Swishing your mouth out with coconut oil may be a more effective and safer alternative to chemical mouthwashes, according to new research. A new study has proven for the first time that the oral use of coconut oil is effective in reducing plaque related to gingivitis, a common form of inflammation in the gum tissue of the mouth that occurs in response to bacterial biofilms (known as plaque) adhering to the surfaces of the teeth and which can lead to more serious oral condition known as periodontal disease.
Titled, “Effect of coconut oil in plaque related gingivitis – a preliminary report“, and published in the Nigerian Medical Journal, researchers decided to test the hypothesis that the increasingly common practice of “oil pulling or oil swishing therapy” today, is as effective for maintaining oral health as has been believed for centuries. Oil pulling, in fact, is a traditional therapy that stretches at least as far back as 1500 years ago, where it was mentioned in the early Ayurvedic text, the Charaka Samhita, and which we covered in our article “Oil Pulling: Ancient Secret for Optimal Health.” Yet, traditional oil pulling was believed performed mainly with sesame oil, with available published studies also using sesame seed oil and not coconut.
The new study aimed to fill the data gap on coconut oil:
“No studies have been done on the benefits of oil pulling using coconut oil to date. So a pilot study was planned to assess the effect of coconut oil pulling on plaque induced gingivitis.”
The study enrolled 60 subjects between 16-18 years of age with plaque induced gingivitis. No control was used, rather, “the study was designed to compare the baseline values and the post intervention values in a single group performing coconut oil pulling in addition to their oral hygiene routine.” The subjects were measured for plaque and gingival indices at baseline (day 0), and then on days 1, 7, 15, 30 after the oil pulling was started.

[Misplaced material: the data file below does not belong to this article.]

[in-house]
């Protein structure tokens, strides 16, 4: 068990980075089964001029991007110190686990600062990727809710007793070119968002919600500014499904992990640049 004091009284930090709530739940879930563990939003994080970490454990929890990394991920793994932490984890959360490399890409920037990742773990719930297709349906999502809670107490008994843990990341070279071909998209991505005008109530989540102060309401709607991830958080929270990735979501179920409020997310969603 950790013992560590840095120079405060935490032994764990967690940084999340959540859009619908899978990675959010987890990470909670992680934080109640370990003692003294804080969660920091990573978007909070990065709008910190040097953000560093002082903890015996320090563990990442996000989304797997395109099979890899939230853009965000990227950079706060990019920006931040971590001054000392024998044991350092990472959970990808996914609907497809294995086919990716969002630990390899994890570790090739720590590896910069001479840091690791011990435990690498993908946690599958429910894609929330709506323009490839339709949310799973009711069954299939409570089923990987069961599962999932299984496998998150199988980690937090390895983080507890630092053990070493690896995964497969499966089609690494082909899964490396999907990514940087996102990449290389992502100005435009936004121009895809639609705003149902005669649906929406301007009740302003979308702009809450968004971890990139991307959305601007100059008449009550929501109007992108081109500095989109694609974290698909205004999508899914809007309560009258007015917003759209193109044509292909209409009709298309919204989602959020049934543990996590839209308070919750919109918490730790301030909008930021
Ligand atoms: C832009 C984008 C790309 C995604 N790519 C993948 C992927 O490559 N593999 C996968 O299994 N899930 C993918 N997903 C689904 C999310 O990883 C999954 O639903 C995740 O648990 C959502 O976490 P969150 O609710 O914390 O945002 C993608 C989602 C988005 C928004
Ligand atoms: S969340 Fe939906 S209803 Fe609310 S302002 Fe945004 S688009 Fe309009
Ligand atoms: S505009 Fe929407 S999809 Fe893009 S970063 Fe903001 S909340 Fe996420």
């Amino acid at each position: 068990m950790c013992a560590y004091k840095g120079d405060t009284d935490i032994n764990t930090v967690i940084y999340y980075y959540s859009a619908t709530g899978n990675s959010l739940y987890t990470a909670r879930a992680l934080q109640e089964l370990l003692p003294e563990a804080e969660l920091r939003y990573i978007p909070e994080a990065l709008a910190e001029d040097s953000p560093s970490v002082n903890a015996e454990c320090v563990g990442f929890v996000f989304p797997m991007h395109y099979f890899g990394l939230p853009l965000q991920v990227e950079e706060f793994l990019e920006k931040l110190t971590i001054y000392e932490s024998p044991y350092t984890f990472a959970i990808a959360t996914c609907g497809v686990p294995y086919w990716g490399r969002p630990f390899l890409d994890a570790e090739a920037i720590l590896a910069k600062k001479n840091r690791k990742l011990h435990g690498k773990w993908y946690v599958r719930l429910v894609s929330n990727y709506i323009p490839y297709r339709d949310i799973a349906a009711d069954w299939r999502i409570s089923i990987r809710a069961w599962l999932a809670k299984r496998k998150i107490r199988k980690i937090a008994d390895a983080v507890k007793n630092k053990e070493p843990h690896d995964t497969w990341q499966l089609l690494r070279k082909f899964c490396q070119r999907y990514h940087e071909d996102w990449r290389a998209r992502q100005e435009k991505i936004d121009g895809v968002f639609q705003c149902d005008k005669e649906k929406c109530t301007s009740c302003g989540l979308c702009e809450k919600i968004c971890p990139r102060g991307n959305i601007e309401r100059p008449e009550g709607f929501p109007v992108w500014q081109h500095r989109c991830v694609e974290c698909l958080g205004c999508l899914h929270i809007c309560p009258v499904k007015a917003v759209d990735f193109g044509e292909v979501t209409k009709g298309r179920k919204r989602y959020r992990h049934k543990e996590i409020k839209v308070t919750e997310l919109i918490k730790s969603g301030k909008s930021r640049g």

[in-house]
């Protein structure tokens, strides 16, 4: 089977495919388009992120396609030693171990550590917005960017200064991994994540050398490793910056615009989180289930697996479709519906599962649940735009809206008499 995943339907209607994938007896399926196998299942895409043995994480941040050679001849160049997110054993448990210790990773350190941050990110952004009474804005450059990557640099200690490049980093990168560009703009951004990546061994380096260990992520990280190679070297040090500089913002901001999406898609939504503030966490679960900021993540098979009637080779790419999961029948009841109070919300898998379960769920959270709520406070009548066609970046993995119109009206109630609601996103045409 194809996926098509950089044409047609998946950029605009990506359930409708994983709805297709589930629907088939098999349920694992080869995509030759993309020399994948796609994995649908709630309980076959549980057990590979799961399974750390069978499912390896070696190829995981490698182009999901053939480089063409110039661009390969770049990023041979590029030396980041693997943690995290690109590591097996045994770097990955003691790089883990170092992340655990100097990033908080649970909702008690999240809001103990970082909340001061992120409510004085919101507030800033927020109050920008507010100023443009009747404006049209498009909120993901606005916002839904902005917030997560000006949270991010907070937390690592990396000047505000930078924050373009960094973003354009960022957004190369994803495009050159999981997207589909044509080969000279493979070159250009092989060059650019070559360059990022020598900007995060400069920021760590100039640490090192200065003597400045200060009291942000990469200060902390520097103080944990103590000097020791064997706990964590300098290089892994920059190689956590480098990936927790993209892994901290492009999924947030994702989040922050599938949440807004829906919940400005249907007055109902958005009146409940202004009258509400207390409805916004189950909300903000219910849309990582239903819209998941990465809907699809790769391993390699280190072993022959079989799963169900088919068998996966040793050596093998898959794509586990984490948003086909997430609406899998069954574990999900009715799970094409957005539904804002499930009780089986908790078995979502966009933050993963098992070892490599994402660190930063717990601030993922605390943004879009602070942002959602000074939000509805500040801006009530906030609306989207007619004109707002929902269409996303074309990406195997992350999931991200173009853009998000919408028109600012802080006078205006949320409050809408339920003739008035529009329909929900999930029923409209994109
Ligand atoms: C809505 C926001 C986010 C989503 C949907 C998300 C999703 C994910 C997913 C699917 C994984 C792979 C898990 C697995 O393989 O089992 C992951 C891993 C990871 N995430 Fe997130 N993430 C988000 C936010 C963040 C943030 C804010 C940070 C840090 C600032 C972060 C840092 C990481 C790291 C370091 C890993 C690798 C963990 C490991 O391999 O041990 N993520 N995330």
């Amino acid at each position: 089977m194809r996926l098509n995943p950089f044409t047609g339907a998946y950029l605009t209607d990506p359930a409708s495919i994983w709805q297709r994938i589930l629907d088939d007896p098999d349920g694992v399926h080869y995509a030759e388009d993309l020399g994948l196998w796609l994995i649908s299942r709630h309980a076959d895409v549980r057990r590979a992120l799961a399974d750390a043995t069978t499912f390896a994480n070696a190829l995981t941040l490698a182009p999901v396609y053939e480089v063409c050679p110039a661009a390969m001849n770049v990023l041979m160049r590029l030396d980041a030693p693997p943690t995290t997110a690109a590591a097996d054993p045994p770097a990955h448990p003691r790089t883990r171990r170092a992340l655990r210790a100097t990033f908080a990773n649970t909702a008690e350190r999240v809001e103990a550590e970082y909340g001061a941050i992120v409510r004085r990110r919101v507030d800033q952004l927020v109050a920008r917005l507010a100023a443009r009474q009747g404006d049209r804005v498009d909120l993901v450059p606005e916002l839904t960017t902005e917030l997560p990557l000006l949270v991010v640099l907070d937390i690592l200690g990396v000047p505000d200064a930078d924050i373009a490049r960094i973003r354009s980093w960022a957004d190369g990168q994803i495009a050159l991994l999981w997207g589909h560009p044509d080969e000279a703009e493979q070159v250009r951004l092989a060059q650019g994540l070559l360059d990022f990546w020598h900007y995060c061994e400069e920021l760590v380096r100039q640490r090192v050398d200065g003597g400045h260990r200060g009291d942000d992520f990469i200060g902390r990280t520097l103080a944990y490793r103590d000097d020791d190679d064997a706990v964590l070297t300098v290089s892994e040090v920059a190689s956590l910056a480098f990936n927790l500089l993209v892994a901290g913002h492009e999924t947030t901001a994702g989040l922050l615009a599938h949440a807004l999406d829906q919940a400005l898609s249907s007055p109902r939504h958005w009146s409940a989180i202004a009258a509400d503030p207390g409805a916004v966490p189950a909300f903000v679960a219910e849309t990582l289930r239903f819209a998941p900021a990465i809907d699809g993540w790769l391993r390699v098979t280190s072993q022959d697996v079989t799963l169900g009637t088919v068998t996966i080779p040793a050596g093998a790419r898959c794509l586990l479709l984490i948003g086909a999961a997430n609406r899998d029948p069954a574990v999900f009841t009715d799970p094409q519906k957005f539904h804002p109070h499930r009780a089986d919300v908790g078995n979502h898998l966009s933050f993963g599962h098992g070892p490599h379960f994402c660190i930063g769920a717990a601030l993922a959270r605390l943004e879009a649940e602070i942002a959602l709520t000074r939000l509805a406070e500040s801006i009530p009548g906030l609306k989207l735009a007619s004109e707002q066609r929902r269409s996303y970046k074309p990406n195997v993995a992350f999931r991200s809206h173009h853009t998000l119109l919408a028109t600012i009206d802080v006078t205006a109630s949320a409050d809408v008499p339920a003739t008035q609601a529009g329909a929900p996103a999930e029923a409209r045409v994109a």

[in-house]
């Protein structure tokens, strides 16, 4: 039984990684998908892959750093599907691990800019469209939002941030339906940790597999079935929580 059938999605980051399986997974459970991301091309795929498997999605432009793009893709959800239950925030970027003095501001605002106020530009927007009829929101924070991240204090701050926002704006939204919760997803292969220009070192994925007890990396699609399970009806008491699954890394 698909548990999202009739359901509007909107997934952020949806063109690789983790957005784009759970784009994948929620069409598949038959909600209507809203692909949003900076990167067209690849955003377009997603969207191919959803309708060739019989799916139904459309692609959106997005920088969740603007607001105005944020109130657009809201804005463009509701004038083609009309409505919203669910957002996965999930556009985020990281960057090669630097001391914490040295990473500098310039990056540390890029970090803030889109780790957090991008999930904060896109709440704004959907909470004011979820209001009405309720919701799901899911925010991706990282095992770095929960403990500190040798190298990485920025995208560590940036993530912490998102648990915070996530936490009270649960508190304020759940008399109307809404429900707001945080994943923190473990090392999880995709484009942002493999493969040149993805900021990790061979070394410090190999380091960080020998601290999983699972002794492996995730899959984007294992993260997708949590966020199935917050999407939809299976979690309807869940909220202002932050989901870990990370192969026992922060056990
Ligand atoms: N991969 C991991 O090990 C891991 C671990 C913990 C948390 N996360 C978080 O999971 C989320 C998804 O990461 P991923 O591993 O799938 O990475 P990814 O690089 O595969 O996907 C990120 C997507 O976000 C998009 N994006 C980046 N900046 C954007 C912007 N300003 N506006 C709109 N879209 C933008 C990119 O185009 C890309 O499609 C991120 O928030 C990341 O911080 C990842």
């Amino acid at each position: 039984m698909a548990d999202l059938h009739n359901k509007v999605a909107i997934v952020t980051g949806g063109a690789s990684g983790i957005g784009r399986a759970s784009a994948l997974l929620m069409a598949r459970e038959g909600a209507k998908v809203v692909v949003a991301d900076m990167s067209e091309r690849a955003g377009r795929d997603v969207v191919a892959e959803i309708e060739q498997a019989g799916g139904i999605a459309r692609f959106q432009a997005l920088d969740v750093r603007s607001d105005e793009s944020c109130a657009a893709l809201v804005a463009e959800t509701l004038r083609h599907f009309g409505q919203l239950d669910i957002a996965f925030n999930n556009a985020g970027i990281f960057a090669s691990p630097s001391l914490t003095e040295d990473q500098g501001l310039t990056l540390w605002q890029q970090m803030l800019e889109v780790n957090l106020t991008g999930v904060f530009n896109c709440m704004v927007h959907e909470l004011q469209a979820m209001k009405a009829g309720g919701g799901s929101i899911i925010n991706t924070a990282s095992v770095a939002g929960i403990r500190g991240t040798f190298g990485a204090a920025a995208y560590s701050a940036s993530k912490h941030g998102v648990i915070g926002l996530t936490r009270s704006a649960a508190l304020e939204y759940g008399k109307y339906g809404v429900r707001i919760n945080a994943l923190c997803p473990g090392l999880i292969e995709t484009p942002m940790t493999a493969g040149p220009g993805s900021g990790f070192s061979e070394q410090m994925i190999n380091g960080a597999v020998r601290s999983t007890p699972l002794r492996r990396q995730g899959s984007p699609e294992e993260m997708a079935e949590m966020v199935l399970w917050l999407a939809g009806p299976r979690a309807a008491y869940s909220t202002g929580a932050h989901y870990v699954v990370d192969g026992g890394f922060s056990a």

The results were reported as follows:
“The mean gingival index was 0.91 and the plaque index was 1.19 at baseline. In comparison to the baseline values both the gingival and the plaque indices substantially reduced during the period of assessment. There was a steady decline in both the plaque index and the gingival index values from day 7. The average gingival index score on day 30 was down to 0.401 (from .91) and the plaque index score was 0.385 (from 1.19)“
How does it work?
First, coconut oil is a well-known anti-microbial agent, and may have direct anti-bacterial properties due, in part, to its lauric acid content. Second, oil pulling results in the emulsification of coconut oil which greatly increases its surface area and once formed on the surface of the teeth reduces plaque adhesion and bacterial aggregation, according to the study. Third, coconut oil produces a soap like substance when the saliva mixes with the oil (a process known as saponification). The is also why coconut is used in soap-making. According to the study, “The soaps produced with coconut oil can lather well and have an increased cleansing action. The lauric acid in the coconut oil can easily react with sodium hydroxide in saliva during oil pulling to form sodium laureate, the main constituent of soap which might be responsible for the cleansing action and decreased plaque accumulation.”
Why coconut is better than chemical mouthwashes